Meanwhile pat the meat dry with paper towels and season with salt and pepper. Heat oil in a heavy covered Dutch oven. Add the meat in single layers and brown thoroughly on all sides. Remove meat to a bowl. (Add more corn oil during the browning process if required.) When all the pork is browned and removed from the pan, add the onion and cook until soft. Next add the garlic and oregano and cook for about a minute or until the garlic releases its aroma. Add the browned meat back into the pot along with the chili sauce. Use the last cup of chicken stock to “wash out” the blender or food processor bowl and add liquid to the Dutch oven. Stir well to bring up all the browned bits from the bottom of the pan. Bring stew to a boil, remove from heat, cover, and place in a pre-heated 325 degree oven for 2 hours or until the meat is very tender. Stir after one hour, taste and adjust seasonings; add a small amount of water if necessary. (You want the stew to be moist but not so soupy that it can’t be served on a regular plate. See picture above.)  When the meat is fork tender, remove the pan from the oven and serve.

Note: Carne Adovada is also wonderful when used as a filling for burritos, enchiladas, or tacos.

*The Guajillo Chili Pepper is the most common chili in Mexico after the Ancho. The flavor is distinct, slightly fruity with a strong piney, berry under taste. The chili measures 3 to 5 inches in length and is about an inch wide. The color is a brick red with deep burgundy tones with a smooth, shiny skin. Dried Guajillo Chili peppers can be located in the ethnic food section of most grocery stores.

**The Chile de árbol is a small and potent Mexican chili pepper also known as bird’s beak chili and rat’s tail chili. These chilies are about 2 to 3 inches long, and ¼ to 3/8-inch in diameter. They can be purchased in most good sized grocery stores.



So, as you will have noticed, I listed this dish under both stews and soups, because frankly it is often very difficult to tell the difference. Technically, I suppose borscht is more of a soup than a stew because it can be served both hot and cold, although I personally would never serve this dish cold. (I have never really been a fan of cold soups, with the exception of Gazpacho, of course!) So the terms soup and stew can get a bit confusing. One good way to differentiate is by the thickness of the broth or gravy. Most soups have a thin liquid base compared to a stew which has a much thicker consistency. Stews usually cook low and slow allowing the meat and vegetables to tenderize in their very own tantalizing hot bath of a flavored liquid liberally infused with herbs and spices. While soup on the other hand, can often be prepared in less than an hour. So whatever you choose to call this quintessential Russian beef and beet concoction, (let’s call it “stoop” for ease of conversation) you are sure to make those around you happy when they sit down to a big old bowl some winter evening. Thank you Emeril Lagasse for the basic recipe for this absolutely Замечательный (pronounced zamechatel’nyy) “wonderful” dish.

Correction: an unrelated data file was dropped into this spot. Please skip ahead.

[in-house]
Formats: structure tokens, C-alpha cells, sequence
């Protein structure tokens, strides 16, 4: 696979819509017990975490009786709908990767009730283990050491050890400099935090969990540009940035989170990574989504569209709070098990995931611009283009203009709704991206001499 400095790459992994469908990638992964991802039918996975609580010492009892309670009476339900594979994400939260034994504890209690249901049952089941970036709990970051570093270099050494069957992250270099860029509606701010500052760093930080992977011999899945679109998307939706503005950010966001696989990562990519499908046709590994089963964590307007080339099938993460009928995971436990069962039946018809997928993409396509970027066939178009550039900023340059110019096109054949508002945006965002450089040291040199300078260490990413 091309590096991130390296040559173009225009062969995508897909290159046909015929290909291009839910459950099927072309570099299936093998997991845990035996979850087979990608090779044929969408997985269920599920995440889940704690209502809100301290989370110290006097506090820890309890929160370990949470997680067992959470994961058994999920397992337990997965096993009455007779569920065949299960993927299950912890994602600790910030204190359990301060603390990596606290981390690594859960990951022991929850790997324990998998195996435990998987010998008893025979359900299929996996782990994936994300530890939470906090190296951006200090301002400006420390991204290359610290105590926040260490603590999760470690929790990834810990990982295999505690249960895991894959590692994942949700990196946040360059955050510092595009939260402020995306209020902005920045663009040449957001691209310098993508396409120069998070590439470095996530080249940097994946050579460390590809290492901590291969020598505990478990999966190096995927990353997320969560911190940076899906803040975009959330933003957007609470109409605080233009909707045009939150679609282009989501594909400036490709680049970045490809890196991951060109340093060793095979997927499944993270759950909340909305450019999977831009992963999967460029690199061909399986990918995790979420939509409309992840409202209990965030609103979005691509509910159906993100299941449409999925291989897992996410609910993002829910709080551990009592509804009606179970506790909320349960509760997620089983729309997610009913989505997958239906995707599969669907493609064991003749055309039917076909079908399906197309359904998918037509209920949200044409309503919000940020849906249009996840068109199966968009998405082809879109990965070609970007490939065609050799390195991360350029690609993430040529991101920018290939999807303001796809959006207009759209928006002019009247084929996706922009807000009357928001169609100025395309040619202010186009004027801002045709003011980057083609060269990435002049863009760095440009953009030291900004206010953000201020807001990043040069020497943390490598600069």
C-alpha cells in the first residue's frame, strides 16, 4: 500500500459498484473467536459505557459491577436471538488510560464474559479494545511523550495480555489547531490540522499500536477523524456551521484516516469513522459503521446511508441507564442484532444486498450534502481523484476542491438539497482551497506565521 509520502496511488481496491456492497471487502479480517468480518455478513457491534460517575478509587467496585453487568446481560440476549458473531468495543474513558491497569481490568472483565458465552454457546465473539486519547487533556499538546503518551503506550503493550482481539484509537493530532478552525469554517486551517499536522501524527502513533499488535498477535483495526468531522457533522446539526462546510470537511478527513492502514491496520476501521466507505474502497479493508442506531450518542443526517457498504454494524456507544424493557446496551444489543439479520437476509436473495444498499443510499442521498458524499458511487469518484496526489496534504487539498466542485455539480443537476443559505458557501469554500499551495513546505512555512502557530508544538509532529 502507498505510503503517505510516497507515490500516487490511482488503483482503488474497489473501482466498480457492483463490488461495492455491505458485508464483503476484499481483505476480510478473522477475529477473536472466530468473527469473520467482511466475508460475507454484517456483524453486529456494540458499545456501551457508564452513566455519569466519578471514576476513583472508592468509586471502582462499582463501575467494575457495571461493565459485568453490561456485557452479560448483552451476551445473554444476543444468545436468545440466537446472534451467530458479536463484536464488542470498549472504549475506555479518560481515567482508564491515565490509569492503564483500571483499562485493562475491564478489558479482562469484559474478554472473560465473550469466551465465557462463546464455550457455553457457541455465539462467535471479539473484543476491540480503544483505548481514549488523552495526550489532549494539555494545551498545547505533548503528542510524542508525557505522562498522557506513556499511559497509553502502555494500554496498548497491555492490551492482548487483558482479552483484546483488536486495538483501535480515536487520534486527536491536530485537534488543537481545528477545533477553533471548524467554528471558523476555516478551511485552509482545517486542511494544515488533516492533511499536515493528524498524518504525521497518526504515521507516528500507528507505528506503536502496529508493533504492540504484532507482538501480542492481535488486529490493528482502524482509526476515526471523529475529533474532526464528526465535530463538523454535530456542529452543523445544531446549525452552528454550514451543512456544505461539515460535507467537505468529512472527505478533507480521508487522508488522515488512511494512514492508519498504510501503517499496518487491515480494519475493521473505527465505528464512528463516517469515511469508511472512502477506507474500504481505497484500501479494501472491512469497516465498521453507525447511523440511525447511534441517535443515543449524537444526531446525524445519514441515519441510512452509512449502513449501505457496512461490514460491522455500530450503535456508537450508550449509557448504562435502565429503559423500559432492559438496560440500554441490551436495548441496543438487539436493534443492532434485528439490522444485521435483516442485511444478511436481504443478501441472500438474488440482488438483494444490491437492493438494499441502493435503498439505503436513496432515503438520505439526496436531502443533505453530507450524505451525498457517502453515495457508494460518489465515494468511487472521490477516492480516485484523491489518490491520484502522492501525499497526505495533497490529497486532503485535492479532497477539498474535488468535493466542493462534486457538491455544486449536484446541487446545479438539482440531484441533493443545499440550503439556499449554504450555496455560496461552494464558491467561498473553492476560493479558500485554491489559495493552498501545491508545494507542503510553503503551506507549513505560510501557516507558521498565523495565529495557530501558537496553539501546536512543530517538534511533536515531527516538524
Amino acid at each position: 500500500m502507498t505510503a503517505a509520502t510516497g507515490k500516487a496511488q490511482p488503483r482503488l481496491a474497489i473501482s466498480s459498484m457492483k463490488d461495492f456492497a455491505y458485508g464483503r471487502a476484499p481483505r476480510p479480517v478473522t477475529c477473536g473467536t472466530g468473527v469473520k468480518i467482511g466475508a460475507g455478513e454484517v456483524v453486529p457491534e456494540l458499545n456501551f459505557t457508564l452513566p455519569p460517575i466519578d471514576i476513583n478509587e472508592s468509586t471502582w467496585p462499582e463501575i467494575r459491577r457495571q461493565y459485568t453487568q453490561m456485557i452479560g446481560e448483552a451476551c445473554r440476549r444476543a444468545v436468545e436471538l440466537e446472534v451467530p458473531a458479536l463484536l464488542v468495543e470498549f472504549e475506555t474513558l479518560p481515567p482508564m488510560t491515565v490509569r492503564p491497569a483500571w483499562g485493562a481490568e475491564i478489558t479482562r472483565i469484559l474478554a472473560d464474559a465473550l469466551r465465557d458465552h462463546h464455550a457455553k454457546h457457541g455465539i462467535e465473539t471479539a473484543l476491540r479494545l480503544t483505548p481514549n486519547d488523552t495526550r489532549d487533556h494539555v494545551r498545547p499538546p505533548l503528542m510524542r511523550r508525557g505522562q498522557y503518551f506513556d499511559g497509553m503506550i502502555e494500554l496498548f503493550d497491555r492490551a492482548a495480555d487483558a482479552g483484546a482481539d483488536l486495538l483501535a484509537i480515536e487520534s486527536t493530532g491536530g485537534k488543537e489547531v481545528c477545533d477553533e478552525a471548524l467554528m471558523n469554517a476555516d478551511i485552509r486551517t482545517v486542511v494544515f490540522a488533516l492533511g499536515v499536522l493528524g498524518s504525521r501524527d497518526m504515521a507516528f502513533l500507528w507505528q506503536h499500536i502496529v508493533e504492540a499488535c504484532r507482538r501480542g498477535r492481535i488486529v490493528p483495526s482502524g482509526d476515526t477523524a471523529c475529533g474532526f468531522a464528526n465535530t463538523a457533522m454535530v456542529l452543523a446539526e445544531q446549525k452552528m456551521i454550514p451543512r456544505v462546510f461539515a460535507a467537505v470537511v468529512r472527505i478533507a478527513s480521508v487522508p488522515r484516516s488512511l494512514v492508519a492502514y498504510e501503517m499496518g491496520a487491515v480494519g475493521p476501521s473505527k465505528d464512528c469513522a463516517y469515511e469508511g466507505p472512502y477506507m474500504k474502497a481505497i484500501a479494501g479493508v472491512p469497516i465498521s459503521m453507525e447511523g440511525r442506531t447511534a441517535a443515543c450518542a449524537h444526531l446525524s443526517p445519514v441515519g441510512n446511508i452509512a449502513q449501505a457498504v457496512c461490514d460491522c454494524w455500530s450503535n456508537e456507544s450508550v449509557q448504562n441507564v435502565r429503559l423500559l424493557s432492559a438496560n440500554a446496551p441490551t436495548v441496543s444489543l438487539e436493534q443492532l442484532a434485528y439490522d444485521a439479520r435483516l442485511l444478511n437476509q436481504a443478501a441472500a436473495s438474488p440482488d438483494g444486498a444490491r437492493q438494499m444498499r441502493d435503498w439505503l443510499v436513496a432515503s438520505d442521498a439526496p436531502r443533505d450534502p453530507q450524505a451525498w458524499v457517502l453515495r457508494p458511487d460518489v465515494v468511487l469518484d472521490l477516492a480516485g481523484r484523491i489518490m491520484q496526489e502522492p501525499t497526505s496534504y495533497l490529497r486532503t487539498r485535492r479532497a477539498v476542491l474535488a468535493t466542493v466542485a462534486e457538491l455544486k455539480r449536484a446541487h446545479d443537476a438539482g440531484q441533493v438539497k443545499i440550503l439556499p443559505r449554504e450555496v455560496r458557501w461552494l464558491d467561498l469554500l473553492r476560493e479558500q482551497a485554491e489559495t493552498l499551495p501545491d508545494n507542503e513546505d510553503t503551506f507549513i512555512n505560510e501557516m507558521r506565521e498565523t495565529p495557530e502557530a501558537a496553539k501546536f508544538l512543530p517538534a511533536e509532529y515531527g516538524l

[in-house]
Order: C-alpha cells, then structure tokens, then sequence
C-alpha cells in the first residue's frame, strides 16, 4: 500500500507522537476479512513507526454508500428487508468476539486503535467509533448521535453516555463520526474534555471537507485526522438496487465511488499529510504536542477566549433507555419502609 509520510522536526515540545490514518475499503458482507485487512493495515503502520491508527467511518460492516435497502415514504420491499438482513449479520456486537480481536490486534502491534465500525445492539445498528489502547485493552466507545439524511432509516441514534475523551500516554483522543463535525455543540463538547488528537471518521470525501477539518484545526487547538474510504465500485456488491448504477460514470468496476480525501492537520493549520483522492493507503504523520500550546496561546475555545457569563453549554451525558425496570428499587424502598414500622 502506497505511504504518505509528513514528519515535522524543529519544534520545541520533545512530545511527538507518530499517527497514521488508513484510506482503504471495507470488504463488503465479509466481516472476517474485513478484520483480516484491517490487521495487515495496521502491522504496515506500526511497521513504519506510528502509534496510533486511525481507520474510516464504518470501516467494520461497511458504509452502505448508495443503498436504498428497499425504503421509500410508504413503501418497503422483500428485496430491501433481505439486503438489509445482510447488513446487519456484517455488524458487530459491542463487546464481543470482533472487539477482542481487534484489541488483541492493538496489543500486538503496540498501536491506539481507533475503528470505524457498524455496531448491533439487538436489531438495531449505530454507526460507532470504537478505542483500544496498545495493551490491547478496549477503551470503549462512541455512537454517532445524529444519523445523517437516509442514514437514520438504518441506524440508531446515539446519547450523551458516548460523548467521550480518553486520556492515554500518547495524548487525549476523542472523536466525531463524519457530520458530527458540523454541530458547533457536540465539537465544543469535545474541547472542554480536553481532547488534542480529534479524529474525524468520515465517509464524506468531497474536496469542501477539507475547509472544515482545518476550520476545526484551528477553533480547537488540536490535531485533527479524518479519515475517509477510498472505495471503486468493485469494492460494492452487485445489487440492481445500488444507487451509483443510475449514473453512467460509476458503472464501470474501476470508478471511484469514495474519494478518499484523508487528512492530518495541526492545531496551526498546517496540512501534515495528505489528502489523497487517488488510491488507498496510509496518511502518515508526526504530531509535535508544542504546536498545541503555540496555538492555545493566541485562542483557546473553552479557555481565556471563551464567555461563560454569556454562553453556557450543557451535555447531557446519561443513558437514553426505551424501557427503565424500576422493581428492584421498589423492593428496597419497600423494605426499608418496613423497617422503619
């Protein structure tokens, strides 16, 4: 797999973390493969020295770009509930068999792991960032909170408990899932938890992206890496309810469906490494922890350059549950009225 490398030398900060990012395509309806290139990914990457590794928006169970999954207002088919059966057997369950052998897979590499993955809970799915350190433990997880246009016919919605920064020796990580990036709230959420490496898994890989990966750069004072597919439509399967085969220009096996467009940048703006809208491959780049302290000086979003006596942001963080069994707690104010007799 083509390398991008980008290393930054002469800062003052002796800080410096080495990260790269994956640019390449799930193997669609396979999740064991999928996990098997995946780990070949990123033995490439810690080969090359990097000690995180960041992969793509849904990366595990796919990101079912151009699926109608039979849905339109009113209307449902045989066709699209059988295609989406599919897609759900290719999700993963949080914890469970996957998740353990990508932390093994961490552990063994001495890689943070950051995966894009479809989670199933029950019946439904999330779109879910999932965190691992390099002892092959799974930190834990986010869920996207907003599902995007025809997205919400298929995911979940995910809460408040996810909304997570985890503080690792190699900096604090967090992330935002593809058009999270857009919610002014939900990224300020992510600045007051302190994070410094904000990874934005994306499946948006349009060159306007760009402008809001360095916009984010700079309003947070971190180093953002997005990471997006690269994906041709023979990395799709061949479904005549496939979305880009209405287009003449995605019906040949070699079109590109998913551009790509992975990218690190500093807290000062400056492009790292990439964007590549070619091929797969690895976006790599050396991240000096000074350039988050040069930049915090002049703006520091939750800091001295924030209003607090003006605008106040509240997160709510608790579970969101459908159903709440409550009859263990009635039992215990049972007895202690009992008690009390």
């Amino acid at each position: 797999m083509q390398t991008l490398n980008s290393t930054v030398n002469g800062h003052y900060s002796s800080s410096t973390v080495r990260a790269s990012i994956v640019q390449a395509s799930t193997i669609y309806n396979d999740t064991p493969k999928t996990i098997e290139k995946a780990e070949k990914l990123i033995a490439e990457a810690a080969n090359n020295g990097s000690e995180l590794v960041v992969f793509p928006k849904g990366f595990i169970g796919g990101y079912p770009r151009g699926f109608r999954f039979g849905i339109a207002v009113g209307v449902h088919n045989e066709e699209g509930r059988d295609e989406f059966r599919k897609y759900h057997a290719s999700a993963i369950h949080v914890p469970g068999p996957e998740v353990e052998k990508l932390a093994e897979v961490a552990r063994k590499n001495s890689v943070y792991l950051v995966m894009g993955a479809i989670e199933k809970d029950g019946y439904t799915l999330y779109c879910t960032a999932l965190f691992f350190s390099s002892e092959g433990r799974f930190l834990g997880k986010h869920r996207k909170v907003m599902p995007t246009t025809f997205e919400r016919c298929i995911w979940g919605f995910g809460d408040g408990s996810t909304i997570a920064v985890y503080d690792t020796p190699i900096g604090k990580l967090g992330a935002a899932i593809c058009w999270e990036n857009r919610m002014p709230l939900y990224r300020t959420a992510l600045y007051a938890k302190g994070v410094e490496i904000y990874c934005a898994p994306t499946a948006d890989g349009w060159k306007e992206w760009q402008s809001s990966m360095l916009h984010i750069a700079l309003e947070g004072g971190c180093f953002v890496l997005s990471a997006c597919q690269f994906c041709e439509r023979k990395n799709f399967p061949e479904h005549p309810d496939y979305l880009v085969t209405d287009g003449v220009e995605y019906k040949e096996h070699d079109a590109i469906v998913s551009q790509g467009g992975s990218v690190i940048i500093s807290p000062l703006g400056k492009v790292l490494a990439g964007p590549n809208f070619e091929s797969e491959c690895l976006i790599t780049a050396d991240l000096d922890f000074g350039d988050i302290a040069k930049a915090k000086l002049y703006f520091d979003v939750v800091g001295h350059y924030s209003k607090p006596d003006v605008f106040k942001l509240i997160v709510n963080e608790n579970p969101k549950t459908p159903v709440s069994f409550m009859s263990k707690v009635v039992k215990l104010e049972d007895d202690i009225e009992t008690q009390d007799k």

• ¼ lb. lean bacon, diced
  • 1 lb. round steak, cut into bite-size pieces and dried with paper towels
  • 1 small onion, chopped
  • 1 carrot, peeled and grated
  • 3  garlic cloves, minced
  • 2 tsp. dried oregano
  • 2 tsp. dill seeds
  • 3 bay leaves
  • 4 T. red wine vinegar
  • 2 quarts beef broth (I make my broth with water and Better Then Bouillon – beef flavored base)
  • freshly ground black pepper
  • 5 medium sized beets
  • 1 T. vegetable oil
  • 6 c. shredded green cabbage (about half a medium sized cabbage)
  • 1 large russet potato, diced
  • sour cream, opt.
  • chopped fresh dill, opt.

Sauté bacon in a large heavy pan until bacon starts to brown.  Add beef and continue frying until meat cubes are brown on all sides. Add the onions and carrots. Stir fry until onion and carrots begin to soften. Add the minced garlic and cook until garlic gives off aroma. Add the oregano, dill seeds, and bay leaves and cook, stirring, for 1 minute. Add the red wine vinegar and cook until the liquid is gone. Add the beef stock and pepper. Bring to boil, reduce the heat and simmer partially covered until the beef is tender, about 2 hours.

Meanwhile, wash the beets and place them on a baking pan. Using your hands, coat the beets with vegetable oil. Bake in a pre-heated 350 degree oven for 60-80 minutes or until the beets can be easily pierced with a fork. Remove from the oven and cool.  When cool, peel and shred the beets. Set aside. When the meat is tender, add the shredded cabbage, diced potato, and beets. Cook until the potato is tender. Adjust seasonings. Serve with a dollop of sour cream and pinch of fresh dill.